Common conditions

How to reduce your risk of osteoporosis

The bone disease osteoporosis is common in women and men over 50. Here are some simple tips to keep your bones strong.

Caitlin Reid | Dietitian
September 2017

Known as the ‘silent thief’, osteoporosis is likely to affect as many as 1.2 million Australians, but most of them don’t know they have it. The disease reduces the density and quality of bone, increasing the risk of fractures – many people only realise they have osteoporosis after a fracture.

Any bone in the body can be affected by the disease but the hip, spine, humerus (in the upper arm), pelvis and wrist are the most common places for osteoporosis-related fractures.

Not only are these fractures painful, they can result in disability and a loss of independence. People with osteoporosis are also at greater risk of premature death.

The good news is you can reduce your risk of developing osteoporosis by making some simple lifestyle changes.

Who’s at risk?

Osteoporosis can affect anyone, but women are at greater risk than men as their bones begin to weaken sooner. 1 in 3 women and 1 in 5 men aged 50+ will experience a bone fracture related to osteoporosis.

As well as gender, other risk factors out of your control include menopause, age, certain medical conditions and genetics. Here are risk factors you can influence:

  • lack of weight-bearing exercise like walking, hiking, climbing gradients and jogging
  • inadequate calcium intake
  • vitamin D deficiency
  • low body weight – a BMI of less than 18.5
  • excessive body weight – ask your GP for advice on lowering your weight for better bone health
  • smoking
  • excessive alcohol consumption – more than 2 standard drinks daily
  • long-term use of corticosteroids (medication commonly used for inflammatory conditions like asthma and rheumatoid arthritis).

Eating enough calcium

Almost 99% of your body’s calcium is found in your bones. The rest can be found circulating in your body, where it plays a role in the healthy function of your heart, muscles, nerves and blood. If you don’t consume enough calcium, your body will maintain your blood calcium levels by taking it from your bones.

Eating plenty of calcium-rich foods is vital to keep your bones healthy. Dairy products like milk, yoghurt and cheese are rich in calcium, and 3 serves of dairy per day are recommended to ensure you get enough – for adults this is 1,000mg a day. Men aged 70+ and women over 50 are recommended to have 1,300mg a day.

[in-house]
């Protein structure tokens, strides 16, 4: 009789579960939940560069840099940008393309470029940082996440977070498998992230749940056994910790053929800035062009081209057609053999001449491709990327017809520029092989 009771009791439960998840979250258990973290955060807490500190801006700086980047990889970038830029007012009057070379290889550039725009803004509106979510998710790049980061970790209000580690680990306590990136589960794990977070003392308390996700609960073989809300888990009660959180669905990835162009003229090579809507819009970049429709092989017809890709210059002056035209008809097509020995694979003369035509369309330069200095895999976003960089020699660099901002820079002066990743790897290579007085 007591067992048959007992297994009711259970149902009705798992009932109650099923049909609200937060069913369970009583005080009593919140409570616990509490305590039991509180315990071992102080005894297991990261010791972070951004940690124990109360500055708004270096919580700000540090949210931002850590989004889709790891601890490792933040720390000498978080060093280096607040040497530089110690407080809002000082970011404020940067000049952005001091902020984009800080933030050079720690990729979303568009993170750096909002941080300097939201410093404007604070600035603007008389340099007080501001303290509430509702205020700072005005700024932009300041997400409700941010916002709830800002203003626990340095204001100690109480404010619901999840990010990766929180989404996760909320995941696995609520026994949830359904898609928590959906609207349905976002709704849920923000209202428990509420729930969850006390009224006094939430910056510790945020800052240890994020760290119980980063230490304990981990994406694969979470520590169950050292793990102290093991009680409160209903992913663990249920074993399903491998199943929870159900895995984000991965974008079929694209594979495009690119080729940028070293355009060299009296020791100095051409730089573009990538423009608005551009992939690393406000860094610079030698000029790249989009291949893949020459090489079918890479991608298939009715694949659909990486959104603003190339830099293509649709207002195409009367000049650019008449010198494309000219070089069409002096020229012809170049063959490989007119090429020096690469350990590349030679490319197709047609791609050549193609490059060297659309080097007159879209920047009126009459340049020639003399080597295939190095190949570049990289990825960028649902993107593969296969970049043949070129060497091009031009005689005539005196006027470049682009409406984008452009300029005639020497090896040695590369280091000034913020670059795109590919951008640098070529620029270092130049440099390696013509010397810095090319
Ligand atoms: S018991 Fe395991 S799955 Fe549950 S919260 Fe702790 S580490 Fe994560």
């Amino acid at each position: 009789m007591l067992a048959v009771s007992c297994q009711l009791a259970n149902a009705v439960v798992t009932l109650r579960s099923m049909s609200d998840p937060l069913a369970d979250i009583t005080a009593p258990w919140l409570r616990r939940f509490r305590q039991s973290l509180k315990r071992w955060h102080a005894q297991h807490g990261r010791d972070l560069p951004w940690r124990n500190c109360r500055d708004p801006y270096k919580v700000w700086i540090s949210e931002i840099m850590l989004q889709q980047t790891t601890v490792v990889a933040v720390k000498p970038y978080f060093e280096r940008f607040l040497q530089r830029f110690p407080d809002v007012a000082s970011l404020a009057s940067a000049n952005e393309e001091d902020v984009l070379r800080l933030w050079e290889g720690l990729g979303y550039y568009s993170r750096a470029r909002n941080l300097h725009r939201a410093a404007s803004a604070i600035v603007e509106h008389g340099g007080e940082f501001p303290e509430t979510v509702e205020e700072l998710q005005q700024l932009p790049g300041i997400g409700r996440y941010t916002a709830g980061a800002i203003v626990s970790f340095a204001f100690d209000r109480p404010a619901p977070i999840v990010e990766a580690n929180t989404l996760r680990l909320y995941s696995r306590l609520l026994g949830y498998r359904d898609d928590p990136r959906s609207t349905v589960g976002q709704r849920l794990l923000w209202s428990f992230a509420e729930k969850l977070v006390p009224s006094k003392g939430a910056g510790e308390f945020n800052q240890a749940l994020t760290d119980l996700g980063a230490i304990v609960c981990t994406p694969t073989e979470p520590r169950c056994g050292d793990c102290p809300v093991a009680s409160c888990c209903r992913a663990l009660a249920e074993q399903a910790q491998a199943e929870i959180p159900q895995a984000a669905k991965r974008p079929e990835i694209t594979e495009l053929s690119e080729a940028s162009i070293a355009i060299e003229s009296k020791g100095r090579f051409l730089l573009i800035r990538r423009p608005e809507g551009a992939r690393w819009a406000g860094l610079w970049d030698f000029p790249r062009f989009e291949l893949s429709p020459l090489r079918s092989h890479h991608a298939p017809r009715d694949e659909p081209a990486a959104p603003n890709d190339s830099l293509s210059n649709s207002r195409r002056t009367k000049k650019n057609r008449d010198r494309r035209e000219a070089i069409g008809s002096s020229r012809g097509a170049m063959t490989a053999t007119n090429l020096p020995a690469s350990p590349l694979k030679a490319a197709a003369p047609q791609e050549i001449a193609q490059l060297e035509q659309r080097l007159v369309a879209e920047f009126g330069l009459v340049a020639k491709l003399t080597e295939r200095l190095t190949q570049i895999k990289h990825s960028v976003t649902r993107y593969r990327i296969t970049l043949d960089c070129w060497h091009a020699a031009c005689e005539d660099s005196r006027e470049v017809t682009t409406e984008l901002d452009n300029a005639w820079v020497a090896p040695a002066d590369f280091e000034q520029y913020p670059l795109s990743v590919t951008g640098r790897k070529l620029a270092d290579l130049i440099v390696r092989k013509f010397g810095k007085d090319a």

One serve is

  • 1 glass (250ml) of full-fat milk: 520mg calcium
  • 200g of regular yoghurt: 386mg calcium
  • 1 slice (21g) of cheese: 160mg calcium.

If you’re allergic, are lactose intolerant or dislike dairy, you can meet your calcium needs through other foods, including:

  • calcium-fortified soy milk
  • bones found in canned salmon and sardines
  • vegetables like broccoli, bok choy and silverbeet
  • almonds
  • dried figs and apricots.

As these sources are all lower in calcium than dairy, you need to include between 3–5 serves each day.

A serve of these non-dairy foods is:

  • 1 cup (250ml) soy milk calcium-fortified: 309mg calcium
  • 90g can sardines in water: 486mg calcium
  • 90g can pink salmon in water: 279mg calcium
  • 10 almonds: 30mg calcium
  • 6 dried figs: 160mg calcium 
  • 6 dried apricots: 32mg calcium
  • 45g (2 florets) of raw broccoli: 15mg calcium
  • 1 cup (75g) raw bok choy: 65mg calcium.

You can also discuss calcium supplements with your GP.

Getting enough vitamin D

Vitamin D plays a vital role in bone health, as it improves calcium absorption from the intestine. It also helps control calcium levels in the blood and maintain muscle strength.

The sun is the best source of vitamin D and most of us can achieve adequate levels through regular incidental sun exposure. But still, many Australians are lacking in this vital nutrient – more than 30% of us have some level of vitamin D deficiency. Insufficient vitamin D can lead to bone and joint pain, muscle weakness and increased risk of falls and bone fracture in older adults.

While sun exposure can help you get enough vitamin D it’s important to remember that you should be sun safe when the UV Index is 3 or above.

Small amounts of vitamin D can be found in some foods including oily fish (herring and mackerel), liver and eggs. But if you have a vitamin D deficiency you may be advised to take supplements if you’re unable to meet your needs through sun exposure or diet.

Related articles


Bone health is a key factor in ageing well and exercise can help you build stronger, denser bones.


Arthritis often starts with joint pain and stiffness so don’t ignore mystery pangs, particularly in your hands, hips or knees.


Australia has some of the highest UV radiation levels in the world, increasing our skin cancer risk.


Anyone who’s tried to quit smoking knows willpower often just isn’t enough. We asked addiction specialist Professor Andrew Lawrence why it’s so tough – and what can help.


This communication contains information which is copyright to The Hospitals Contribution Fund of Australia Limited (HCF). It should not be copied, disclosed or distributed without the authority of HCF. Except as required by law, HCF does not represent, warrant and/or guarantee that this communication is free from errors, virus, interception or interference. All reasonable efforts have been taken to ensure the accuracy of material contained on this website. It’s not intended that this website be comprehensive or render advice. HCF members should rely on authoritative advice they seek from qualified practitioners in the health and medical fields as the information provided on this website is general information only and may not be suitable to individual circumstances or health needs. Please check with your health professional before making any dietary, medical or other health decisions as a result of reading this website.